Tokio web server getting blocked when visiting blocking handler from browser

Don't know whether it is proper to ask here, but i feel pretty puzzled about the tokio runtime.

I made a simple server with blocking and non-block handler as below,

when visiting blocking handler from the browser or postman, it would block all of the incoming requests no matter whether those requests are from browser, curl, or anywhere, until the calculation is done then start handling other requests.

when visiting blocking handler from curl, python & requests, or test with rewrk, the whole router works fine, it just handle the following request in another thread, and when the calculation is done, it returns from blocking one.

What makes me most puzzled is visiting from different agents got different results.

Hello @alice ,
Sorry for mentioning you so absurdly, I have read your article Async: What is blocking? – Alice Ryhl and thanks for your great work.
I am a bit confused about When writing async Rust, the phrase “blocking the thread” means “preventing the runtime from swapping the current task”.
Does that mean it just blocks the whole runtime when one of the tasks being tokio::spawn is blocked?

use tokio;
use axum::{response::Html, routing::get, Router};
use std::net::SocketAddr;

#[tokio::main(flavor = "multi_thread", worker_threads = 16)]
async fn main() {

    let app = Router::new()
        .route("/blocking/", get(get_block))
        .route("/nonblock/", get(non_block));

    let addr = SocketAddr::from(([0, 0, 0, 0], 2666));

async fn get_block() -> Html<&'static str> {
    let mut i = 1;
	for _ in (0..=599999999){

async fn non_block() -> Html<&'static str> {
    Html("<h1>Non block!</h1>")

Yes, that's why blocking the thread is bad.

But when visiting the handler above with curl, rewrk or python request like below, visiting the blocking handler first doesn't blocking the following request.
It outputs all non-block requests first then the blocking one.

urls = [""] + [""] * 10

def fetch_url(url):
    response = requests.get(url)

threads = []
for url in urls:
    thread = threading.Thread(target=get, args=(url,))

for thread in threads:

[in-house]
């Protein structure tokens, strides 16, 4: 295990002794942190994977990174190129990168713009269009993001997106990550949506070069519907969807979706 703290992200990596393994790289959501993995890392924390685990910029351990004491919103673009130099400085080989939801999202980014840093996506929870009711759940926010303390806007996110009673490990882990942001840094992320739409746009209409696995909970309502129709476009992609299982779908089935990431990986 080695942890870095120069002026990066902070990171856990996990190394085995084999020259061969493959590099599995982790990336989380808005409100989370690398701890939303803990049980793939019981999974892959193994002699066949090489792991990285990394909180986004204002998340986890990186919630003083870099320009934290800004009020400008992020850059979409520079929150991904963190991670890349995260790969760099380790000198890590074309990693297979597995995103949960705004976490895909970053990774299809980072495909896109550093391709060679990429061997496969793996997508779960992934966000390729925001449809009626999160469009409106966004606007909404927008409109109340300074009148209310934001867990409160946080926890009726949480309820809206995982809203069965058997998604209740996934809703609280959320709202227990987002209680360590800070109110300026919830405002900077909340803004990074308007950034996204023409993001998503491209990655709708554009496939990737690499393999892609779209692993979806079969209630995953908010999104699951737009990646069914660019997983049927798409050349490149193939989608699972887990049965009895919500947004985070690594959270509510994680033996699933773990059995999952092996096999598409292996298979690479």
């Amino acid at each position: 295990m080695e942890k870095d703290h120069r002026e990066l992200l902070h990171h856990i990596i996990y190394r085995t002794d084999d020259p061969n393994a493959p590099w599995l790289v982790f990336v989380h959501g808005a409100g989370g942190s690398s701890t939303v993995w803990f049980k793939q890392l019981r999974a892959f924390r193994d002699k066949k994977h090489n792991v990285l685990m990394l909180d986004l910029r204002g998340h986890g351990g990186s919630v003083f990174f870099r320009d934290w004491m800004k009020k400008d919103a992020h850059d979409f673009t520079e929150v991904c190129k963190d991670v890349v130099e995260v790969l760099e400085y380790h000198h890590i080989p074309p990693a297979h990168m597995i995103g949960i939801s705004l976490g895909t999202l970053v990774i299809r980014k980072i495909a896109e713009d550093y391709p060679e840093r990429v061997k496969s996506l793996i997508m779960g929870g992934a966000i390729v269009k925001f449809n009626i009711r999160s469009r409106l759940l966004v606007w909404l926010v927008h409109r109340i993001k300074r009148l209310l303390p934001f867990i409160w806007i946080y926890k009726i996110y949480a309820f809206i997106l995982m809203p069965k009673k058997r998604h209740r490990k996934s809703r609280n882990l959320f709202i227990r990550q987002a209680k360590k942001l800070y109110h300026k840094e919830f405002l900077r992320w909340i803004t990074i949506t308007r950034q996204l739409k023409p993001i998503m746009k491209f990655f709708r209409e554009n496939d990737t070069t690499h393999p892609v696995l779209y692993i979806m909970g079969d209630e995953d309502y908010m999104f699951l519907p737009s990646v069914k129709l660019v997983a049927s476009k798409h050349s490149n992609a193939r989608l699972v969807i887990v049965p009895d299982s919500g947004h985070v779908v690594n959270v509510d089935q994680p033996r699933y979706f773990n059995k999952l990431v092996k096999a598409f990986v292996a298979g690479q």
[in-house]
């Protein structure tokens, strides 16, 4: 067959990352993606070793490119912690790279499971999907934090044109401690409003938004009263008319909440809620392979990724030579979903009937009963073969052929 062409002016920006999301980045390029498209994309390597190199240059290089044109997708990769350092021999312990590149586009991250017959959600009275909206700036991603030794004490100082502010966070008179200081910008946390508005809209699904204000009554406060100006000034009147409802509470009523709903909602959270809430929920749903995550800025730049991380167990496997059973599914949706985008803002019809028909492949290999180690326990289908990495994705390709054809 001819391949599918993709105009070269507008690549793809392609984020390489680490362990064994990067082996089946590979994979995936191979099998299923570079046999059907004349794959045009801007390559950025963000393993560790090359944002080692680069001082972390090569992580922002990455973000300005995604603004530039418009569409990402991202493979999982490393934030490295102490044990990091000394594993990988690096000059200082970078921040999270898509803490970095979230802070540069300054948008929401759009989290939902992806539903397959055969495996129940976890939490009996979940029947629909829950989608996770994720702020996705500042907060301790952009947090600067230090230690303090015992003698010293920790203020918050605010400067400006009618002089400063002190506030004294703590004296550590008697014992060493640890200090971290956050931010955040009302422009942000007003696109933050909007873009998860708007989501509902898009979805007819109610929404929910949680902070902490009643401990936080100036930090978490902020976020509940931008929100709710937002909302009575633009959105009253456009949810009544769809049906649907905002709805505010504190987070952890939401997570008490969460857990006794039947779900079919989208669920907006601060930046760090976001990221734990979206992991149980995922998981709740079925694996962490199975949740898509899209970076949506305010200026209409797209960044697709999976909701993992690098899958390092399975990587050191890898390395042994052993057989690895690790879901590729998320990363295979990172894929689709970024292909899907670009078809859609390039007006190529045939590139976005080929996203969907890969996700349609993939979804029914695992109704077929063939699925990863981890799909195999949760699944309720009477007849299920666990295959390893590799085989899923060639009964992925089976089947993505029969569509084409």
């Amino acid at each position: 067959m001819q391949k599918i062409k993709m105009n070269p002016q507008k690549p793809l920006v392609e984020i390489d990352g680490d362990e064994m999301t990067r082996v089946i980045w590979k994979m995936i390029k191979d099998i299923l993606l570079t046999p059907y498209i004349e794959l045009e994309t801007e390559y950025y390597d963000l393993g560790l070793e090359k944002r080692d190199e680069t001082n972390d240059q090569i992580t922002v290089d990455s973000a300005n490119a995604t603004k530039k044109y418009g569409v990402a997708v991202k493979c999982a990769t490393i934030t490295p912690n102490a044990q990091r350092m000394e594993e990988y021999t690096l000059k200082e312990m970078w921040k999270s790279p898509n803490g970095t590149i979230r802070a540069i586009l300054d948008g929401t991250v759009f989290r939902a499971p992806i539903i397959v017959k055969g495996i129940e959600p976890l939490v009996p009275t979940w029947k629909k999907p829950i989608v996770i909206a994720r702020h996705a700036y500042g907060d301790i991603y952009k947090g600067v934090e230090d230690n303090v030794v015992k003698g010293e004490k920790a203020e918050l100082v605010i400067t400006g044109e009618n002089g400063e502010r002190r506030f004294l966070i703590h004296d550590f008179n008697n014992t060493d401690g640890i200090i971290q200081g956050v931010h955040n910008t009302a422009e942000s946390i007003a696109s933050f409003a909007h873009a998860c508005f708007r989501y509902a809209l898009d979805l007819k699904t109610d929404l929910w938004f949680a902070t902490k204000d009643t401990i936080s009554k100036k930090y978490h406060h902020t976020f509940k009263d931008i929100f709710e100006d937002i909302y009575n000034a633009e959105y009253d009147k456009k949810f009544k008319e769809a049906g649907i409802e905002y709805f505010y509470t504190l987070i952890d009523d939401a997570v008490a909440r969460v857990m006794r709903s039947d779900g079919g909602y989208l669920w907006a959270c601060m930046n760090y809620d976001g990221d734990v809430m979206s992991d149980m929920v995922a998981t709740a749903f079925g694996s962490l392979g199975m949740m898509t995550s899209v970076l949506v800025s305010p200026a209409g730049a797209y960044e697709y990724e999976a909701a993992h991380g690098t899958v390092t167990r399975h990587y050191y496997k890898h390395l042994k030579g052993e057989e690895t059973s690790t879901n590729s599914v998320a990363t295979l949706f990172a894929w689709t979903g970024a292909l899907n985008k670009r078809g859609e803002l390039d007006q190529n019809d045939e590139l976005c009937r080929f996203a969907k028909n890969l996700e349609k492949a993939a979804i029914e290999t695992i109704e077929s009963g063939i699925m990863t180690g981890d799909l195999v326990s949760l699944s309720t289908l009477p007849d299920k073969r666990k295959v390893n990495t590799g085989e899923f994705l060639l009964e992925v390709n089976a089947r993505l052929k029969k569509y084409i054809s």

You have 16 worker threads, so you should be able to run up to 16 of them at once.

Is at once mean to start that simultaneously?
Even though i start the blocking handler a few seconds earlier, which means the task spawn by tokio::spawn blocks, then start non-block requests, non-block requests still return earlier.

Maybe I'm confused, but I understand Alice's reply to mean that only one actual thread would be blocked by your "blocking" request. The other 15 threads should run in parallel, so the expected behavior is that the non-blocking requests are not blocked by the single blocking request.

Since this works as expected with "curl, python & requests, or test with rewrk", then it seems the rust server is working. So perhaps the problem has to do with how you're testing it when you do a request from the browser and run other requests in parallel -- how exactly are you testing that?

That is not guaranteed. If the long-running task is executed by the thread currently holding the IO driver, all other threads will stay idle, because no work (i.e. the other requests) can be dispatched by the IO driver. From the docs:

In general, issuing a blocking call or performing a lot of compute in a future without yielding is problematic, as it may prevent the executor from driving other futures forward.

I'm pretty sure this happens not because of the different agents, but because sometimes you block the IO driver with the long running task, sometimes you don't.


You'll get different behavior if you make this tweak:

        .http2_keep_alive_interval(None) // <<<<<<<

What's happening: browsers like to reuse connections. Since the connection is blocked in this case, the browser waits, even in a different tab or window. The above option stops this reuse.

Edit: even after this you could still end up hanging tokio's io with the blocking task.


Thanks for the correction.


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